I’m retiring three of my domain names: flexesl.ca, flexesl.com, and parkbridge.org.
I began this afternoon the dismantlement of the Alpine Sprite 400 caravan (camper trailer). I didn’t use it last year and haven’t this year either. Its contents; two 6-volt deep-cycle batteries (12-volt in series), 140-Watt solar panel, 2500-Watt inverter, 3-stage charger, fresh- & gray-water tanks, water pumps (pressure & draw), 16,000 BTU propane forced-air furnace, on-demand propane water heater, 1000-Watt microwave oven, stereo & speakers, two propane tanks with auto-switch-over regulator, sink, faucet, shower, LED lighting, and a few other things; will all be used somewhere else. The shell of the trailer will be up for grabs.
8/9/2018 3:38 PM 96051610 Sprite Alpine 1965 20180809_153453 dismantlement.mp4 8/9/2018 3:41 PM 3365771 Sprite Alpine 1965 20180809_154127 dismantlement.jpg 8/9/2018 4:23 PM 4155610 Sprite Alpine 1965 20180809_162349 dismantlement.jpg 8/9/2018 4:23 PM 4500010 Sprite Alpine 1965 20180809_162353 dismantlement.jpg 8/9/2018 4:23 PM 4180302 Sprite Alpine 1965 20180809_162356 dismantlement.jpg 8/9/2018 4:24 PM 5571340 Sprite Alpine 1965 20180809_162359 dismantlement.jpg 8/9/2018 4:24 PM 5313196 Sprite Alpine 1965 20180809_162403 dismantlement.jpg 8/9/2018 4:35 PM 3636103 Sprite Alpine 1965 20180809_163557 dismantlement.jpg
I found a new printer – at a yard sale – for twenty bucks. Yes, I know, it’s not new. It has the same printing mechanism as my old HP Photosmart C5150 except that it has no scanner and it has different letters – D7260. Not sure if it’s the D or the higher value numbers that make it print in all colours, but this one does. As Aaron would say, “How dope is that!?” It print didn’t when I tried it at the yard sale [error – error – does not compute], but I was confident I could repair it, and I did.
What about the old one? (A freebie from work a hundred years ago!) Try as I might, I could not get the C5150 to print blue. The weird thing is that there are two blues in it (actually, cyan) – a regular blue and a light blue – but neither of them printed. If it were just one type of blue, I’d say the ink suction tube was faulty or the print head was damaged, but the two blues use different ink streams – cartridges, tubes, portions of the print head. So what gives? Short of replacing the print head (which I did for the HP Offiejet 7610, a wide-format printer), I can find no way of getting the blue to print.
Doesn’t matter now. The D7260 prints nicely. Happy happy joy joy.
Holy heck. In writing this Ongoing Letter entry, I nodded off like three times. If I find it lacking adequate excitement so as to fall asleep this many times, I can imagine how you might feel reading it. I think it also has something to do with the heat. It’s hotter than Arizona asphalt out there, and it’s making me dopey.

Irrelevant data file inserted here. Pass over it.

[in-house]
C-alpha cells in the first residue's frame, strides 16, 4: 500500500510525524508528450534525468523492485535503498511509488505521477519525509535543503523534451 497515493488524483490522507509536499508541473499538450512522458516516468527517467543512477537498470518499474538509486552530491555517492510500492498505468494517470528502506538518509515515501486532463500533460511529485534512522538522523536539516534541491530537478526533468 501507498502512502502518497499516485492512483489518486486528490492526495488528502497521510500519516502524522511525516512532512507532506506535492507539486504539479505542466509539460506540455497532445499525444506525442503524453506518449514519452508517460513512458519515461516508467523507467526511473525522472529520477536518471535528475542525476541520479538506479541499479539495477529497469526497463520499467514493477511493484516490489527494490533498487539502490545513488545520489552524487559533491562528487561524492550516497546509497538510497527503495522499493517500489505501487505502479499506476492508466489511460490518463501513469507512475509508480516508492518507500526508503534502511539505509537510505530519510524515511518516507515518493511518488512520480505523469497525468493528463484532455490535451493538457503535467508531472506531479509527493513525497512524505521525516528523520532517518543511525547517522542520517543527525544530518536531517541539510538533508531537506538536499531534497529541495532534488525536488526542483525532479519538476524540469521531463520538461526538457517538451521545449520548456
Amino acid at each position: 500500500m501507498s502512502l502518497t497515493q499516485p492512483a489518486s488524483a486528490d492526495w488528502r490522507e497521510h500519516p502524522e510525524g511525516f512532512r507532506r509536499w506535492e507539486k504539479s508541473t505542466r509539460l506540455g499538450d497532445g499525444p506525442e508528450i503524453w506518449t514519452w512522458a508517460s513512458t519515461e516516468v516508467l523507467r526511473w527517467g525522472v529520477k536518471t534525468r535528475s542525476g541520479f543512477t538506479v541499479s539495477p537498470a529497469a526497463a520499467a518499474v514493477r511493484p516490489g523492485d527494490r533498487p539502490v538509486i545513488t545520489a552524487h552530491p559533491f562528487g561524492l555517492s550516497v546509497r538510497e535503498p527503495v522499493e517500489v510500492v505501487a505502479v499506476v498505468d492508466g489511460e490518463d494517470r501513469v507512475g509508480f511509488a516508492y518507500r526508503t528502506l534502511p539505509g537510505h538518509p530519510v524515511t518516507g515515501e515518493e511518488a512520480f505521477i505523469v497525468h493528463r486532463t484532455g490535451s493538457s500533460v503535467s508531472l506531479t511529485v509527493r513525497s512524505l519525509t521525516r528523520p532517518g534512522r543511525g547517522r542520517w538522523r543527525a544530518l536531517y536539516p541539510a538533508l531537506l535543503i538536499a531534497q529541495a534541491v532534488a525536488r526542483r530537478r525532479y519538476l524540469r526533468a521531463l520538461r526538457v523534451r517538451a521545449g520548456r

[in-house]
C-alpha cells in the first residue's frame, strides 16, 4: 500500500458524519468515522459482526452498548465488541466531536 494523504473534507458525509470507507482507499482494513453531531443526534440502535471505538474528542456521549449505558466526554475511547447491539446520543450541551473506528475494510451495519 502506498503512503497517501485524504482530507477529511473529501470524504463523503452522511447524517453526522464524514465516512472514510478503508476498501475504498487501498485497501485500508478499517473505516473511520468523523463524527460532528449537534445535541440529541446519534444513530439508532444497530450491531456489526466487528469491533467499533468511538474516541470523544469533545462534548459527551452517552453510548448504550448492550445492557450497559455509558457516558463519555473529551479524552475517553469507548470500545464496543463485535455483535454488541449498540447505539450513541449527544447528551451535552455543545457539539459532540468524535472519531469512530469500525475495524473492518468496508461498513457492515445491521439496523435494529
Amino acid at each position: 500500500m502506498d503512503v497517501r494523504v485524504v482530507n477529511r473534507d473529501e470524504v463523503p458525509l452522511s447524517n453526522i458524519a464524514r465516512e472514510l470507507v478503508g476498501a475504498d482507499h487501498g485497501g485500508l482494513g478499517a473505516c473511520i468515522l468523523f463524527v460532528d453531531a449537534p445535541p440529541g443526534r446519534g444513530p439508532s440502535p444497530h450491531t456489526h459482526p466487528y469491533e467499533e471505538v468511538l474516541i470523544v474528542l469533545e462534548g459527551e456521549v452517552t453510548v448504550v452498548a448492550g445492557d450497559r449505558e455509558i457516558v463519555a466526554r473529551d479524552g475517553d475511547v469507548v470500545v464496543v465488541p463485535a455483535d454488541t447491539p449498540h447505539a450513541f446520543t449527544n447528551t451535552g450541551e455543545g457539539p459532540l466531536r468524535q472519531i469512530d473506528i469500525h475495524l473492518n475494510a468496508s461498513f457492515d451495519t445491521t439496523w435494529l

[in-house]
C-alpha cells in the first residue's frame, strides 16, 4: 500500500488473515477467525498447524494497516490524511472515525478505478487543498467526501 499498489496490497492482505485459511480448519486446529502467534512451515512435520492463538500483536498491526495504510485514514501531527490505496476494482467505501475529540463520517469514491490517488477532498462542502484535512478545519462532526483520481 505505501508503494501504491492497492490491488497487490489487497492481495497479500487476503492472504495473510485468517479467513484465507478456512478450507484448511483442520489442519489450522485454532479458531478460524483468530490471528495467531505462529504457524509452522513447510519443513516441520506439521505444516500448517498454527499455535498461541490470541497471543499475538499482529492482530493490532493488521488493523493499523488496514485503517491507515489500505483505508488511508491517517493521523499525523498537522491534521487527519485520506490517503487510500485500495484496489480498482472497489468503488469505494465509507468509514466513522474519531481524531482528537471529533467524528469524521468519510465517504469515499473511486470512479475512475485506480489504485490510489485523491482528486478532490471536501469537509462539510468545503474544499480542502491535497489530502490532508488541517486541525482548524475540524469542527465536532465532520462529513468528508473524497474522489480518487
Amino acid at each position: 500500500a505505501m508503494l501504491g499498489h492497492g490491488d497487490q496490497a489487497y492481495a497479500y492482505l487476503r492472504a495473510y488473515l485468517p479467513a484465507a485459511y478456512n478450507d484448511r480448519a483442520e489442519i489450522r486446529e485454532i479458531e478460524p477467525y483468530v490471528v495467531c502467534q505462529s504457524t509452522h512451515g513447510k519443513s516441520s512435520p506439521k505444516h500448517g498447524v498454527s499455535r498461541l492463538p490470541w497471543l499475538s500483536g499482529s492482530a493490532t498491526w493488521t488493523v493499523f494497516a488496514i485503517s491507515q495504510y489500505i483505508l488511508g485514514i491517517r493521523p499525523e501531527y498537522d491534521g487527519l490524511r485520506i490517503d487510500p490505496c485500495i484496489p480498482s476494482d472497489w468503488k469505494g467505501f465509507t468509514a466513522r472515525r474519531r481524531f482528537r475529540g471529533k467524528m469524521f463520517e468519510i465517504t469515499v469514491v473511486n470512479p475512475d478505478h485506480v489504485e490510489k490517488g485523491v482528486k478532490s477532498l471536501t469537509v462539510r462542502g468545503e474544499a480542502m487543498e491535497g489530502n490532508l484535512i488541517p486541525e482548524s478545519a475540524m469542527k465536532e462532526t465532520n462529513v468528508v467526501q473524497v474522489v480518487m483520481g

It’s sunny, warm, pleasant. Yesterday I met TB & RH (my bamboo research group) to talk about our submission to the ASET Capstone project. We all wrote blurbs about ourselves, and TB will organize it all and submit it. I trust Ty to catch all the goofinesses such as font sizes, placement of images, etc.
I worked on the Architectural class group project. CE, a teammate in the Stan’s Stuff – Auto Parts and More, said he could meet up and work on it with me. It’d be a good portfolio item. It turns out he was too busy with flooding in his house and preparing to travel. Se, the other teammate, rarely shows up for any length of time to help. Very helpful when he does, but it’s rather seldom. So I’ll continue to work until it’s absolutely time to wipe the drives on the computer. Work on what? Corrections to assignments. All those red marks on assigments – I’ve paid for them. I paid money to have the instructor put red all over my paper. I’ll be damned if I’m gonna let that go to waste.
All students’ computer drives need to be wiped at the end of this course. They have software on them that’s only licensed to the college. We get a deposit back when we allow this. I forget how much – like a hundred dollars or so. No wipe, no deposit back. So, we’re all told repeatedly to back up our stuff and save anything we want to save on another drive. I’ve got my server (the one you’re reading this on) to store my stuff.
In case you’re wondering, I rarely use real names here on the ongoing letter. I don’t imagine people would want their names, faces, etc. online. So, rather than names, I use initials. Are they real? Who knows! Ha!
As I’m finishing my education and getting ready to search for jobs, I know there is so much for me to learn still. We all come out of our course thinking that we’re qualified, have got the knowledge, will run out and do great things.